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Ceraldi v. Linda Strumpf U.S. Equities Corp.

United States District Court, D. Connecticut

October 29, 2019

PEGGY CERALDI
v.
LINDA STRUMPF U.S. EQUITIES CORP.

          RULING ON PLAINTIFF'S MOTION TO COMPEL (DOC. NO. 69), PLAINTIFF'S MOTION TO DETERMINE SUFFICIENCY OF RESPONSES TO REQUESTS FOR ADMISSIONS (DOC. NO. 70) AND DEFENDANTS' CROSS MOTION FOR PROTECTIVE ORDER (DOC. NO. 71)

          ROBERT M. SPECTOR UNITED STATES MAGISTRATE JUDGE

         Familiarity with the procedural history of this case, as detailed in this Court's Recommended Ruling on the Plaintiff's Motion for Judgment Upon Settlement, is presumed. (Doc. No. 63; see Doc. No. 64 (order approving and adopting recommended ruling)). On May 31, 2019, the Court (Eginton, J.) referred this case to the undersigned for discovery. (Doc. No. 68). On October 9, 2019, this case was transferred to the United States District Judge Janet C. Hall. (Doc. No. 72).

         On September 9, 2019, the plaintiff filed the pending Motion to Compel (Doc. No. 69), with brief (Doc. No. 69-4), affidavits (Doc. Nos. 69-3 & 69-5), and copies of the Defendants' Supplemental Responses to Plaintiff's Document Requests (Doc. Nos. 69-1) and the Defendants' Supplemental Responses to Plaintiff's First Set of Interrogatories (Doc. No. 69-2) attached. On the same day, the plaintiff filed the pending Motion to Determine the Sufficiency of Defendants' Responses to Request for Admissions (Doc. No. 70), with brief (Doc. No. 70-3), affidavits (Doc. Nos. 70-2 & 70-4), and exhibit in support. (Doc. No. 70-1). On September 30, 2019, the defendants filed a joint brief in opposition to both motions, and a Cross Motion for Protective Order (Doc. No. 71), and on October 10, 2019, the plaintiff filed reply briefs. (Doc. Nos. 73-74).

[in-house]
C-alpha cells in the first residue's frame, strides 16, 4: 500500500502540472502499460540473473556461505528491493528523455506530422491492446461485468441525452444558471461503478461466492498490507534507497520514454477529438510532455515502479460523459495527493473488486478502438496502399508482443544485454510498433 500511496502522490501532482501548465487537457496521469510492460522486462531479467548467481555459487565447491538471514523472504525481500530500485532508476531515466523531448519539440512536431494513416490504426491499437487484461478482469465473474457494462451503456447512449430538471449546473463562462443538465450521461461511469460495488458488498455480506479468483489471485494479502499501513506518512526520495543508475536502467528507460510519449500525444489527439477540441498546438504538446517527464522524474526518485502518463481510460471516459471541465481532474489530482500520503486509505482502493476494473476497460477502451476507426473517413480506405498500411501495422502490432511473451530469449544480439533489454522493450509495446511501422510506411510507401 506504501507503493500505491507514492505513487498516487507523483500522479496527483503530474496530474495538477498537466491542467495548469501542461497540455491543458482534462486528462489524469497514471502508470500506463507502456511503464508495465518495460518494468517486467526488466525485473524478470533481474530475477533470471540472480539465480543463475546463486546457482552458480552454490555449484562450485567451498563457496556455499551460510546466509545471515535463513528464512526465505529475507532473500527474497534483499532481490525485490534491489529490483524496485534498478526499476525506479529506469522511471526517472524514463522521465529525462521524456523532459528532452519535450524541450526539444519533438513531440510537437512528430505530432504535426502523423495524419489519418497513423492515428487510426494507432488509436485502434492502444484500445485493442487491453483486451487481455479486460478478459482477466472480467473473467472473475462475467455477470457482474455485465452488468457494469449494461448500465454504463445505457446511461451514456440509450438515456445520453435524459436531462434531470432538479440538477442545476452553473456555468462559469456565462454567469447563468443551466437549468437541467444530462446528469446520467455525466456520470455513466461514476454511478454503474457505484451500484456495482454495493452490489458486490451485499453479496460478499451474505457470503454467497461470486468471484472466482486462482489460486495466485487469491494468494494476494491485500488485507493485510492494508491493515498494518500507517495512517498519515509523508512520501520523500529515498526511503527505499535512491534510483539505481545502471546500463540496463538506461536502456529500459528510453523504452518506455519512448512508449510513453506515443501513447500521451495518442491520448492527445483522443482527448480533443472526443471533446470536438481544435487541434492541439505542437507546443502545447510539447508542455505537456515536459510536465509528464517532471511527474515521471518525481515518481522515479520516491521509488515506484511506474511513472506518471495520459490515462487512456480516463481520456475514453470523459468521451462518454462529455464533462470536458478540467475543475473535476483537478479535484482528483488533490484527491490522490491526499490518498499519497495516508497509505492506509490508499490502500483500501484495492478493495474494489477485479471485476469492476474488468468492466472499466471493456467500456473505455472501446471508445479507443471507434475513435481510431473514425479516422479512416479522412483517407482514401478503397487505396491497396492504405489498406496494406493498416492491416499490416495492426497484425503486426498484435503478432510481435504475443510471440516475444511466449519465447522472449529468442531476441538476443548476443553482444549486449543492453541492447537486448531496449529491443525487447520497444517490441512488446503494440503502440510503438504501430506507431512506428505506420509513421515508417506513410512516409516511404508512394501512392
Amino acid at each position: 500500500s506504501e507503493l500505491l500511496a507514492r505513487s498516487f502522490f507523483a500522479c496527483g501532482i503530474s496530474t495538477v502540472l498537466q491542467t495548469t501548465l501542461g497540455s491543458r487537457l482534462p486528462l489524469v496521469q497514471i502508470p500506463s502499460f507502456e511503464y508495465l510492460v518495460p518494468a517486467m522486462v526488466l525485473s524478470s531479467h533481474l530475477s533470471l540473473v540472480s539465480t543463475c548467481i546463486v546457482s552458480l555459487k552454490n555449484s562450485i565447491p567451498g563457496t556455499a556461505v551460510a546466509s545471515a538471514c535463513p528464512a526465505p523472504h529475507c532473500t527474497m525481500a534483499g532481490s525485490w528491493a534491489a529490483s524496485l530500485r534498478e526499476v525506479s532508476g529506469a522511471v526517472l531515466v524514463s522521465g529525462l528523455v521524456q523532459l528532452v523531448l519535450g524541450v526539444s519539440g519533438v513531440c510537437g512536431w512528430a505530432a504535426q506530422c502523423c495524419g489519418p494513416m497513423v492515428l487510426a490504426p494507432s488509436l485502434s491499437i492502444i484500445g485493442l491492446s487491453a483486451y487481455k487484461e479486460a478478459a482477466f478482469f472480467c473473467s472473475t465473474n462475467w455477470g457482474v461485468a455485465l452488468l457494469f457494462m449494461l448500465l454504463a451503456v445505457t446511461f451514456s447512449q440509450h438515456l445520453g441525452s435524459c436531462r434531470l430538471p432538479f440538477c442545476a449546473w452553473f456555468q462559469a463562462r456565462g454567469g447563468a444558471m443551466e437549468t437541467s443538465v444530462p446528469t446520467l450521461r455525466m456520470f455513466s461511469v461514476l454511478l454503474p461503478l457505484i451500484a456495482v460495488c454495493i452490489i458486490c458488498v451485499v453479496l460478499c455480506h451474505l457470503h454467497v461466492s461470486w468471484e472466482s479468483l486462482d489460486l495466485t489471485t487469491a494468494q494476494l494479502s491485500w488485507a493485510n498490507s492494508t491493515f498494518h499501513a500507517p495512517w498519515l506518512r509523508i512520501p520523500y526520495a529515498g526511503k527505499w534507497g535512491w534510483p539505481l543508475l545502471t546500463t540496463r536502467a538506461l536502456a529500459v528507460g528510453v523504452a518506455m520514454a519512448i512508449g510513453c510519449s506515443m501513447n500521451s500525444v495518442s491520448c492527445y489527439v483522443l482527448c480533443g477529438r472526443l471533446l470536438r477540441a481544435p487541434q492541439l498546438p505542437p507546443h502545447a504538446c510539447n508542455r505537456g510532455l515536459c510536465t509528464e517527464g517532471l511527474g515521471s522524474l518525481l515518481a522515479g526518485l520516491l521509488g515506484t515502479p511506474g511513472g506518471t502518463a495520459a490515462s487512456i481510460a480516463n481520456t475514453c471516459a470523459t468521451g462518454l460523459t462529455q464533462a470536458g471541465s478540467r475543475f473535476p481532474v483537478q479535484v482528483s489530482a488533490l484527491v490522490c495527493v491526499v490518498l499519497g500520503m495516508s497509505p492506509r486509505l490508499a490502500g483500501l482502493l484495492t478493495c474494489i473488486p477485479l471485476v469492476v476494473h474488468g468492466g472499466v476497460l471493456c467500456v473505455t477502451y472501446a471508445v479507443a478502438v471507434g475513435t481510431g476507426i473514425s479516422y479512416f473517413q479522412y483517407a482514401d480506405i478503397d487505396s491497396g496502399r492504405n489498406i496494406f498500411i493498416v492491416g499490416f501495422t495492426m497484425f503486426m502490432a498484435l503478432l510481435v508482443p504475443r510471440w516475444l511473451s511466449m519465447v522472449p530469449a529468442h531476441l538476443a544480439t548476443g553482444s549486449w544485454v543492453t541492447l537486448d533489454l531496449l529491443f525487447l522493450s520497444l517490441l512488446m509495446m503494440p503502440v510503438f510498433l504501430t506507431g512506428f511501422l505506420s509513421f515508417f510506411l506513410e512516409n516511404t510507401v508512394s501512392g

For the reasons stated below, the plaintiff's Motion to Compel (Doc. No. 69) is GRANTED IN PART AND DENIED IN PART AS MOOT, the plaintiff's Motion to Determine Sufficiency of Defendants' Responses to Requests for Admissions (Doc. No. 70) is GRANTED IN PART AND DENIED IN PART, and the defendants' Cross Motion for Protective Order (Doc. No. 71) is GRANTED IN PART AND DENIED IN PART.